Life seems to be full of “Goldilocks” moments. You know, the time when whatever is going down is just right. So, when it comes to giving family members, employees or partners the benefit of your counsel, when does that magic feedback moment actually occur?
Before we talk about the timing, however, let’s mention one or two things about the nature of the feedback. If it is constructive criticism it may actually have more weight than positive reinforcement. While positive comments may be good for morale, they do not appear to have much influence on actual performance. It seems that we pay more attention to criticism than we do to “wonderful, wonderful.
Whether the feedback is positive or negative, timing is another story altogether when it comes to improving performance. Except in life threatening situations, there needs to be some space between when the event occurs and when the feedback is offered. Too soon, and there’s a problem. Too late, and there’s a problem.
Studies conducted by Todd Thornock, an accounting professor at the University of Texas, demonstrate the problems. If the feedback occurs too soon, then the learning process is blocked and people do not seem to learn from their mistakes. If the feedback occurs too late, people find the corrective feedback more confusing than helpful, and performance does not improve.
Within your own priority environments – family, work, etc. – there will be people whom you either need to counsel, or who want to be counseled by you. The best time to give people feedback is usually when they ask for it. In most cases, if you offer feedback any sooner, then you are just a meddling busybody with too little to do at best; and you are probably viewed as a micromanager at worst.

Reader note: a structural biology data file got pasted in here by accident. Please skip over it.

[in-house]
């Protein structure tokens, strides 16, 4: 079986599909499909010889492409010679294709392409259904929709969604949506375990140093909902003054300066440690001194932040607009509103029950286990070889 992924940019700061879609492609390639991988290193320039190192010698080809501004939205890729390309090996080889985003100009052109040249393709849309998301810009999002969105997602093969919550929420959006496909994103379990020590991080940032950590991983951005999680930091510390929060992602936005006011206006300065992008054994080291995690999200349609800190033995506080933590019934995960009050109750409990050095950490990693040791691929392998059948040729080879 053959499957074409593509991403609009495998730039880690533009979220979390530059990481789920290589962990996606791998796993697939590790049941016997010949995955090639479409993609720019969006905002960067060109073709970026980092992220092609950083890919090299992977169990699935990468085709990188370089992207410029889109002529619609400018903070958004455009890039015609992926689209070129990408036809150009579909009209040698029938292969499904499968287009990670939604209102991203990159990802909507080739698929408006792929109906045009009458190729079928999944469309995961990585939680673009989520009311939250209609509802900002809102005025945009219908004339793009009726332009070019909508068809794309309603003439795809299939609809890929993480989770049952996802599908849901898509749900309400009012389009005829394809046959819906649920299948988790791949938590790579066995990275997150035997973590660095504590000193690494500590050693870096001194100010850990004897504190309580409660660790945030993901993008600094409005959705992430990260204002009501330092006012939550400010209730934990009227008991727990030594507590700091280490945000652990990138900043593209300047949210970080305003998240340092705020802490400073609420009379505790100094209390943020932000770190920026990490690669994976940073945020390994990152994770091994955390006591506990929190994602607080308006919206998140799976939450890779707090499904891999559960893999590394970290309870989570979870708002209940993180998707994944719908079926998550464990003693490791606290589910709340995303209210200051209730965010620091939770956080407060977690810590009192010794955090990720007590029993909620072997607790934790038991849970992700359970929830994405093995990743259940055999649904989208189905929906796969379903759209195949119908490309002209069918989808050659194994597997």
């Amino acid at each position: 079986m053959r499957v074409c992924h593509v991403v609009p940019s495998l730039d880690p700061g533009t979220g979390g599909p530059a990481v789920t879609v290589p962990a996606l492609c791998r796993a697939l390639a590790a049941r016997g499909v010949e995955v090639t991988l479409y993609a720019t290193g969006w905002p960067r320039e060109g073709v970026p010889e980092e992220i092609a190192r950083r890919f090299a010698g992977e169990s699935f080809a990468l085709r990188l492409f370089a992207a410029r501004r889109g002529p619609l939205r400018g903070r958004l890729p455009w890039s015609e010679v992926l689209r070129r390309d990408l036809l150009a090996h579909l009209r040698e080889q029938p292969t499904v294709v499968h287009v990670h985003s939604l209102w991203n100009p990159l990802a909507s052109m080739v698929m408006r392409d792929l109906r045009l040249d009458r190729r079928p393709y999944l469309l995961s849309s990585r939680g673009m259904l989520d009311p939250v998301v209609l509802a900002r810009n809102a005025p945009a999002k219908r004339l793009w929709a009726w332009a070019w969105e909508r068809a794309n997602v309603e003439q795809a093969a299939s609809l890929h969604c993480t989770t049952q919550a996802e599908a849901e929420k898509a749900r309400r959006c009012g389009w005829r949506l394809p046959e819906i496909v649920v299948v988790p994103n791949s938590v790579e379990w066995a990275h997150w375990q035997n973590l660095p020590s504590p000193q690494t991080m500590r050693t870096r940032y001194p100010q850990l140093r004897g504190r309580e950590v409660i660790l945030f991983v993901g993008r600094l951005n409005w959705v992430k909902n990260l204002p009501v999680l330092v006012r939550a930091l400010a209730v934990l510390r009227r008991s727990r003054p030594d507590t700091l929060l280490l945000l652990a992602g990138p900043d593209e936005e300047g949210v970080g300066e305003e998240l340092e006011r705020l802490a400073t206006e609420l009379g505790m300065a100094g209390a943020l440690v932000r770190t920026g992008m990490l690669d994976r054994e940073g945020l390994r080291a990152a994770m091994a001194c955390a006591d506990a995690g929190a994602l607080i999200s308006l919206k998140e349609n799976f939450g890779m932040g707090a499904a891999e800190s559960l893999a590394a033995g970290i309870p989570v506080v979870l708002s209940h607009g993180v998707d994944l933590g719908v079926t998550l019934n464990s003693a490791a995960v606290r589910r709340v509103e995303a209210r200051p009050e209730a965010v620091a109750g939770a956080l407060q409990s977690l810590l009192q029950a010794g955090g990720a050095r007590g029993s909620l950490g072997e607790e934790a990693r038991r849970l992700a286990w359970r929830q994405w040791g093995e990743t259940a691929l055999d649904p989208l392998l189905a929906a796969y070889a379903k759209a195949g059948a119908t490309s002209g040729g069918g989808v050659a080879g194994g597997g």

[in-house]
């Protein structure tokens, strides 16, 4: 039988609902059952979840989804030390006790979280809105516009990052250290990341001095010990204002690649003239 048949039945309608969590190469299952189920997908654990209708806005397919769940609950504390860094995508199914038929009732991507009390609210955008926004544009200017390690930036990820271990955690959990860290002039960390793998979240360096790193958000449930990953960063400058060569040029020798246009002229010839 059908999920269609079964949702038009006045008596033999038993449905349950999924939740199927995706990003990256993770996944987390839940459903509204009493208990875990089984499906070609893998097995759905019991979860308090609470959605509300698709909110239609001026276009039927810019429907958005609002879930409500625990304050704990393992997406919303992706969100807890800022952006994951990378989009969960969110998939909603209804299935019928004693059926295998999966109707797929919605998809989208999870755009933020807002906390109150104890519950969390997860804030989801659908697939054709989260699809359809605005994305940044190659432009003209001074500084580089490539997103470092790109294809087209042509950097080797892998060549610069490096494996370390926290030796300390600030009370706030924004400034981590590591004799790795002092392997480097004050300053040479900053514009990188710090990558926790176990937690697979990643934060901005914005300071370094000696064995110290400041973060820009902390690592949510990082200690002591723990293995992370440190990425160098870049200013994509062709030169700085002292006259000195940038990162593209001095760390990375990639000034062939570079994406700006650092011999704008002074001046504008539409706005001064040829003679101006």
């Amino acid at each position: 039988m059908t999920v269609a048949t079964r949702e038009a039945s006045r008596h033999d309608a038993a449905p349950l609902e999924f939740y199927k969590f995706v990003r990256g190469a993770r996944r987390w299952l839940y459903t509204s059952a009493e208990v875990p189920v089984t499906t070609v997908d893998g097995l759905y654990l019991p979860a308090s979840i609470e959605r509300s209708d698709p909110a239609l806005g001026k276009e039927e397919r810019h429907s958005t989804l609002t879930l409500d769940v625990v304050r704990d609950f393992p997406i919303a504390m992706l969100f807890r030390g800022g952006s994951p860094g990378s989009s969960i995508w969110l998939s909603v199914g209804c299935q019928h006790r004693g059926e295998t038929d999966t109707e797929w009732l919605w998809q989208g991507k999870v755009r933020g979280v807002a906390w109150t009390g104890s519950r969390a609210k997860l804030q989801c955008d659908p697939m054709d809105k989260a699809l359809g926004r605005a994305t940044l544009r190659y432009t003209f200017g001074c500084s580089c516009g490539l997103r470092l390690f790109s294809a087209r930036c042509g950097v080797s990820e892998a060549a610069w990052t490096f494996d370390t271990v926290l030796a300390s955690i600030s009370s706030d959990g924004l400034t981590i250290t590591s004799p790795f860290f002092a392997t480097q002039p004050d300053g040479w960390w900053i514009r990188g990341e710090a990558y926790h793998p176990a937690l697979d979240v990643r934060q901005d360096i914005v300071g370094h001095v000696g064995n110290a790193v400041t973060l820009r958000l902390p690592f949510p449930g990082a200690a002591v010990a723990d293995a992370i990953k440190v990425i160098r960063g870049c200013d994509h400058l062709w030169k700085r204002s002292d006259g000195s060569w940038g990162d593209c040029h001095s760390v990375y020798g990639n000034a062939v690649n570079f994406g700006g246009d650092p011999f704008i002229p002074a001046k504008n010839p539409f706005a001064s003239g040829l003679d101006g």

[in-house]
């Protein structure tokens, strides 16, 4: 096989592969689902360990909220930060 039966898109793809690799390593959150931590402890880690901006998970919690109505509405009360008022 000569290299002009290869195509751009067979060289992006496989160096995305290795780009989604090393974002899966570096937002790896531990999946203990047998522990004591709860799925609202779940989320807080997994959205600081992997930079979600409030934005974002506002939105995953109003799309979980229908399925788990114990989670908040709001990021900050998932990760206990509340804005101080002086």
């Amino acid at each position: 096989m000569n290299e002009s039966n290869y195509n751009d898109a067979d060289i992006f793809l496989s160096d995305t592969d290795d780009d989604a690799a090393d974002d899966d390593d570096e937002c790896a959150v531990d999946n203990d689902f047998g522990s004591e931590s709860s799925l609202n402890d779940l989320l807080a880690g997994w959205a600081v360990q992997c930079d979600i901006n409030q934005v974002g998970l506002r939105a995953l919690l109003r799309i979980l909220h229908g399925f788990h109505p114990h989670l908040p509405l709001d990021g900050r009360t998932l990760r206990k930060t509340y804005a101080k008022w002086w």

Now, if those who need the feedback do not ask for it, then what do you do? If the outcome is reasonably efficient and close enough to what you wanted to satisfy you, do and say nothing. The opportunity will present itself again. If the outcome was terrible, then take enough time to determine what you have learned, and then begin a discussion about what the other person has learned.
Earlier, I noted that negative feedback actually seems to be better received than positive, at least from a learning perspective. Even so, take advantage of opportunities to let people know they gave you what you wanted. You’ll come across as fair and balanced, and that’s not all bad.
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